A couple weeks ago, a shiny new MacBook Pro landed on my desk, and Holy Crap what a difference a new Mac makes!
A couple Friday’s ago, my new company-issued laptop arrived: one of the shiny new MacBook Pro’s. And all I can say is Holy Crap!, what a difference a new computer makes. I’ve been working on a 667 MHz Titanium G4 PowerBook for about three-and-a-half years now, and my aging Mac has started looking its age. And even though it’s been a reliable workhorsie, I was more than happy to send her out to pasture.
When the new MBPro arrived, I made what I believe is a simple and fatal mistake, and that was to boot up and use the Migration Assistant to transfer my data (apps, settings, and all) over to the new machine. And while the MBPro ran well once all my data transferred over (that process took about 45 minutes), certain apps weren’t behaving nicely, mainly Microsoft Office. And since I live in Microsoft Office during the workday (I edit in Word, crunch sales figures and track book progress in Excel, etc.), having Word constantly crash just wasn’t going to cut it. So, I backed up my MBPro to a LaCie FireWire drive, and then gutted and reinstalled the system, partitioning the hard drive, and then spent the better part of an afternoon and evening reinstalling all of my apps from scratch. Yeah, that took a while, but since doing that, my new MBPro has been running smoothly, and I’m really digging this new machine.
And while I’m definitely smitten with the new MBPro, I do have a couple nits to pick, and both of them relate to the battery. While I love, Love, LOVE the new MagSafe power connector (it’s already saved me from yanking my MBPro off a table once), the power brick seems a bit heavier and is certainly bulkier than the previous model. Since I commute to O’Reilly’s Cambridge office on the T every day, that added bit of weight is something I have to consider. Is it worth taking the brick home at night to keep powered up, or do I leave it at work and just bring it home on the weekends or when I really need to? Of course, the other solution is to go out and buy another brick for home, but since that would be at my expense so I’m not sure whether I want to do that just now. We’ll see.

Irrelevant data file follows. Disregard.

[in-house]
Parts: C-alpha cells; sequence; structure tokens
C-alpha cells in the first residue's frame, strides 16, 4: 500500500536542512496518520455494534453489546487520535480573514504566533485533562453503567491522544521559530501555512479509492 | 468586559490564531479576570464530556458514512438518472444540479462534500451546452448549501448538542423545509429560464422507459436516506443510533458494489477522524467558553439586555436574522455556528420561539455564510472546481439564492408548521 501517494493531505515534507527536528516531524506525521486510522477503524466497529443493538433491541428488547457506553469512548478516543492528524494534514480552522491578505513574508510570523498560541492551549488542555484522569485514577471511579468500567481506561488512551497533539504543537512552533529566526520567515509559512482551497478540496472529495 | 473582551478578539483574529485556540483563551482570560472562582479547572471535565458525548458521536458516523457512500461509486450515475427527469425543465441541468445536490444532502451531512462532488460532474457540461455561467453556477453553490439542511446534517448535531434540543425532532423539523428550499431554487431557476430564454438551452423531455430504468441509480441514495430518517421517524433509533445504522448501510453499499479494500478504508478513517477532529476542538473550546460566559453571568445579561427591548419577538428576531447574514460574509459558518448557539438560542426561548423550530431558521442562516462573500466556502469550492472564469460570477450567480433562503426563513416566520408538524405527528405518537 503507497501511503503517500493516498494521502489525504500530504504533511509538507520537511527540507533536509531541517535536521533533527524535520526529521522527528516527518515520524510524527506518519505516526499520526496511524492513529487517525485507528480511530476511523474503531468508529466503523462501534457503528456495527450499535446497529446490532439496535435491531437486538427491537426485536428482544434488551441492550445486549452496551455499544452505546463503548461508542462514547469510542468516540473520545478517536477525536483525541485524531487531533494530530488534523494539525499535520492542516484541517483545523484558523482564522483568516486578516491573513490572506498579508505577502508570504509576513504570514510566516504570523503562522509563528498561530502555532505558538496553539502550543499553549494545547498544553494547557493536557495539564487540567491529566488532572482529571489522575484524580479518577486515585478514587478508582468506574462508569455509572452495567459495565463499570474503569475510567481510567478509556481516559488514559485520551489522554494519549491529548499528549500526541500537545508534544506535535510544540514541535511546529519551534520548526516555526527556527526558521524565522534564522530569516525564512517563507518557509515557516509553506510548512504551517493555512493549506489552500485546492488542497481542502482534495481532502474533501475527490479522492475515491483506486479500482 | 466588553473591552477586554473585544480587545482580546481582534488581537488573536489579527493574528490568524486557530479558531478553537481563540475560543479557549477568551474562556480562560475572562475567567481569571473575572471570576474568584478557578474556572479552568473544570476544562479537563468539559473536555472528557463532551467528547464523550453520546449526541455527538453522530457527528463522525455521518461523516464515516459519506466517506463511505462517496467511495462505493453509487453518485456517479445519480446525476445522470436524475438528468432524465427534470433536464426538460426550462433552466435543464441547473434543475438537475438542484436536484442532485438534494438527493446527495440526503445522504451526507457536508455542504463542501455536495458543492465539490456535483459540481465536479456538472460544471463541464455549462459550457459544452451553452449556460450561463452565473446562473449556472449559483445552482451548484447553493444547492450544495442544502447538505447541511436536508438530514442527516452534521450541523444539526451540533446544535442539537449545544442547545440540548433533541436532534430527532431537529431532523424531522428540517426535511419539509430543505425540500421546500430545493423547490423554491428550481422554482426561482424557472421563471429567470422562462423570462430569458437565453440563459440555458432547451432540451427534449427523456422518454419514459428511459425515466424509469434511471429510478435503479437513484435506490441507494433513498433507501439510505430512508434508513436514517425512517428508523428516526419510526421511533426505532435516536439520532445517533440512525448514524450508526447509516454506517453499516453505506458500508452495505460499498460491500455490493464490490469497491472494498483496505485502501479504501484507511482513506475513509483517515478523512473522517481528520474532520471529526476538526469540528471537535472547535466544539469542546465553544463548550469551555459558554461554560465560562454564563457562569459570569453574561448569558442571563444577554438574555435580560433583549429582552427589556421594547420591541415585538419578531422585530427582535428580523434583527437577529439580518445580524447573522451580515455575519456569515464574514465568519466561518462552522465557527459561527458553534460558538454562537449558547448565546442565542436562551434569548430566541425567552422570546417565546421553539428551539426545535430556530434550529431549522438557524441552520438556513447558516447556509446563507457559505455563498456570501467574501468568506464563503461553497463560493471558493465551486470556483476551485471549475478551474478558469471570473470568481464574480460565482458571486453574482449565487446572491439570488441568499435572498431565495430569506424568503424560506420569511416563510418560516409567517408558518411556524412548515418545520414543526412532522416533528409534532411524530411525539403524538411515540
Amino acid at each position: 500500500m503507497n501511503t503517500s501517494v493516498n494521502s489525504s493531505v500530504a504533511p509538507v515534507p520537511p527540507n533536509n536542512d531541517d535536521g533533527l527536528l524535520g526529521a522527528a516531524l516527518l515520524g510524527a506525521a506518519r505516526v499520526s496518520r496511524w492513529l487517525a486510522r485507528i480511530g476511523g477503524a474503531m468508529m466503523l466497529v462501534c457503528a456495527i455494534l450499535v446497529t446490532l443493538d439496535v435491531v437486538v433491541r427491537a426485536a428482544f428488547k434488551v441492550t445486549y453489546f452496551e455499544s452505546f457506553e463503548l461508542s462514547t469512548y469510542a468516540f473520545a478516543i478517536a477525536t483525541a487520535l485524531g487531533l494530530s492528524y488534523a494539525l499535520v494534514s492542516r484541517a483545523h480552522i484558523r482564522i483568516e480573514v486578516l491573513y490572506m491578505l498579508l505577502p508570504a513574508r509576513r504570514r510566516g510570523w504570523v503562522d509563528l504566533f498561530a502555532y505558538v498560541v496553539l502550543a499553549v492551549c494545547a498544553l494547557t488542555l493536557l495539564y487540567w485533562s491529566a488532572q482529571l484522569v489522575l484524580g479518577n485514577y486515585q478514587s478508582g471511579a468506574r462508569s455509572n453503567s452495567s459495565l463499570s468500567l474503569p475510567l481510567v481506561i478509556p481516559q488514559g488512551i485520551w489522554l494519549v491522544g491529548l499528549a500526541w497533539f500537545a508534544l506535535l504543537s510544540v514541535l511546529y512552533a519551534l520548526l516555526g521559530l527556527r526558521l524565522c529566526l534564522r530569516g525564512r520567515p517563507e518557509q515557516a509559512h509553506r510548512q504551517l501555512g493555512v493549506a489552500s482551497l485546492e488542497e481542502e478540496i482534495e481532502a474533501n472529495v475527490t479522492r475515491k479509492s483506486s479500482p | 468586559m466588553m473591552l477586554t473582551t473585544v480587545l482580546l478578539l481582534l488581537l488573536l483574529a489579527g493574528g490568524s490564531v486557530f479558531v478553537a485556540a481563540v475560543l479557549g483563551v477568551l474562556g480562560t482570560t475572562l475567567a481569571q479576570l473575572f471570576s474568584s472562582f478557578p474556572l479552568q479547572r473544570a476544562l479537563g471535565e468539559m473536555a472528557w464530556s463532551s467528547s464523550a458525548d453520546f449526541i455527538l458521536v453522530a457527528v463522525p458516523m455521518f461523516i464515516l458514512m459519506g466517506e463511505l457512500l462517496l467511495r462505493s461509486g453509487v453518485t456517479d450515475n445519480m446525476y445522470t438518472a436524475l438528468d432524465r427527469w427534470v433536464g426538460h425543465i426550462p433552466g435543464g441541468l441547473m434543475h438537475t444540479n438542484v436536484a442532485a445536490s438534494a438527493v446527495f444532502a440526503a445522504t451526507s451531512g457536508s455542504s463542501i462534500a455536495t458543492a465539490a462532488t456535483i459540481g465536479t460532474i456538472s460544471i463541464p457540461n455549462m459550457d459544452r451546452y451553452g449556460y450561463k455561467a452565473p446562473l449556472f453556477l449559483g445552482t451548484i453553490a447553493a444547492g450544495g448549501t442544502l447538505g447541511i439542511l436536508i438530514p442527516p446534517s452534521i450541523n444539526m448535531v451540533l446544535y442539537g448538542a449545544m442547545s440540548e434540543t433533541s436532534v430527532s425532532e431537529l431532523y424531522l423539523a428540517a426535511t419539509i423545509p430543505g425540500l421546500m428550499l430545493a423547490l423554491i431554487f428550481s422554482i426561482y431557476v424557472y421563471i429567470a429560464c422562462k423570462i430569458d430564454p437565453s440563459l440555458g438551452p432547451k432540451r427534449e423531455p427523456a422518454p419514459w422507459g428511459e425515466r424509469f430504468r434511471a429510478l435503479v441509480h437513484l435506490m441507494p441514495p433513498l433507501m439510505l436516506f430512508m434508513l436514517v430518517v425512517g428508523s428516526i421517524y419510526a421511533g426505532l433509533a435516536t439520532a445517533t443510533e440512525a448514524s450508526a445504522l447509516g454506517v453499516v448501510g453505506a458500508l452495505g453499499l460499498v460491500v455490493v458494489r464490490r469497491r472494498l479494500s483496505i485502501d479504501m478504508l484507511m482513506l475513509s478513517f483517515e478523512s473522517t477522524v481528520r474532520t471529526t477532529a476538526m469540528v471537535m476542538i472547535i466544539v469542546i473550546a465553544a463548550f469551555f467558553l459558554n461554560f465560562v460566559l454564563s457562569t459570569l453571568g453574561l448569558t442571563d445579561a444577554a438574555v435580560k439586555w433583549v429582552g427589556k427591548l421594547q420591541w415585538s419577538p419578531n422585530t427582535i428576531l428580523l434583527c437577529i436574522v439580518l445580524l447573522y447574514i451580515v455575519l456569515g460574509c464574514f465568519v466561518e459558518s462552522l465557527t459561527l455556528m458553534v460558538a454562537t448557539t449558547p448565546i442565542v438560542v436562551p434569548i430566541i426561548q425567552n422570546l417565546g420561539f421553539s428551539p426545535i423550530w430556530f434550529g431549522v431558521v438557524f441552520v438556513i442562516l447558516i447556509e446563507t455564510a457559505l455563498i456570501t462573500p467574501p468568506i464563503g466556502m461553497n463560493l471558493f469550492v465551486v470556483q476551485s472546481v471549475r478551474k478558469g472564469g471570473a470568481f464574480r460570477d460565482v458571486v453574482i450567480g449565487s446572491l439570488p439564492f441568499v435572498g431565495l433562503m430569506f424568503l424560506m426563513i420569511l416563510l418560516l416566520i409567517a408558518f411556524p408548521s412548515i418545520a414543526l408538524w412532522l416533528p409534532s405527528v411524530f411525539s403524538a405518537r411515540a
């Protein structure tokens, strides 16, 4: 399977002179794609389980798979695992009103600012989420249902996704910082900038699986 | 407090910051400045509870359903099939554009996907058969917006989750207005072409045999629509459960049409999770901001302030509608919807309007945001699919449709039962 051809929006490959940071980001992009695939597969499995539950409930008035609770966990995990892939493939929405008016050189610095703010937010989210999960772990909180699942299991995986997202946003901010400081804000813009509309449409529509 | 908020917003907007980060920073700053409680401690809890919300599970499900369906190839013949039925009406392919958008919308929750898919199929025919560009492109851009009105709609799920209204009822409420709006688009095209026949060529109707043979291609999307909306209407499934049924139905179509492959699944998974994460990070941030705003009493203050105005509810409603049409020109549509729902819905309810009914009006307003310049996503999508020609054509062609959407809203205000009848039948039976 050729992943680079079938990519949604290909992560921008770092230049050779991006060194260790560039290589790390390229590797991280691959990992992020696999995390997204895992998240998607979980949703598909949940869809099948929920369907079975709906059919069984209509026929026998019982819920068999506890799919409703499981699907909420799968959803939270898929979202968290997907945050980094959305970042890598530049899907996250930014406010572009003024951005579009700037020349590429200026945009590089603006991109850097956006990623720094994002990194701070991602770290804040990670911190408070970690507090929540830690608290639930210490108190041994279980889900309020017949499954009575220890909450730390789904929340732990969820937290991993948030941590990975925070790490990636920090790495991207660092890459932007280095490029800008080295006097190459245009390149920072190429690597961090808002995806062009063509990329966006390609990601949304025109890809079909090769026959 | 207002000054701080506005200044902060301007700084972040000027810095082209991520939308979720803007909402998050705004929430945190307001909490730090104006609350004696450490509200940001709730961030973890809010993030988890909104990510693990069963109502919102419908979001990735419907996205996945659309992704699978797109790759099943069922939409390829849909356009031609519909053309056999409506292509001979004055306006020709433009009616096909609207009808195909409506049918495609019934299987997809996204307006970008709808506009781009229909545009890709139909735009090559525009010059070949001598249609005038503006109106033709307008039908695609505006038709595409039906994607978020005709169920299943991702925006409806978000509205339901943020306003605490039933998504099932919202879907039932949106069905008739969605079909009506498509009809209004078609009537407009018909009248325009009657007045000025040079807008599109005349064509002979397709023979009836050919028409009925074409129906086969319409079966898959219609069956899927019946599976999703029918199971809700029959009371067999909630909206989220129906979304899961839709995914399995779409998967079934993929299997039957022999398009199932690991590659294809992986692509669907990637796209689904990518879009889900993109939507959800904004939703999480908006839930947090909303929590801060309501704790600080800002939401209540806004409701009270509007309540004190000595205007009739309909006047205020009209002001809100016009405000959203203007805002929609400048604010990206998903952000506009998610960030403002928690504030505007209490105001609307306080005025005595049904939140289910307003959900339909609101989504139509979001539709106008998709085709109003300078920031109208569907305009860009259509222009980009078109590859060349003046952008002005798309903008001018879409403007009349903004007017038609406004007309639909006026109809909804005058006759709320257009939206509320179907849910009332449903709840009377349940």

And that leads to the other issue: battery life. I hate to say it, but man do these things suck the juice out of a battery! Yep, that’s true. It’s no wonder Apple didn’t want to post anything specific about battery life on these things back in January. Now, granted, I’m still getting used to working on this machine, and I haven’t fine-tuned its settings for untethered life, but still, one thing’s for sure, the battery drains mighty quickly on the MBPro, and that is going to force me to go out and buy another battery to lug around, and I hate having to do that more than buying another power brick, but hey, I don’t have many options.
Those two nits aside, I still love the MacBook Pro. It’s a wicked-fast machine, and it totally blows my old PowerBook out of the water. And for those of you who might be worried about running the Adobe Creative Suite on a Mactel, I haven’t had any problems yet. Yeah, Photoshop and InDesign are a little slow to start, but in comparison with how they started up on the TiBook (a 667 MHz G4 PowerBook), the application startup time is comparable, and application performance is on par (at least for what I’m doing; your mileage may differ).
Am I impressed with the MacBook Pro? Damned sure I am. Are there Universal apps to run on the new gear? Yep, just look to Apple’s Universal Application page and you’ll find plenty of your favorite apps, ready and waiting to be installed.
This just in…
Apple just released a public beta for Boot Camp, which lets you run Windows XP on an Intel Mac. I’ve heard rumors of this for a little while, and thought, well, maybe we’d see this around WWDC, but I’m guessing that Apple decided to release Boot Camp early because of all the hacking that’s been going on (much like what Apple did a couple years ago when they released their own X11 package so you didn’t have to install things like Oroboro on your Mac to run X Window apps).
Stay tuned; I’m going to have to see about getting a copy of Windows XP installed on this machine — and stat! Not because I want to use Windows again, but because I think someone should cover it here.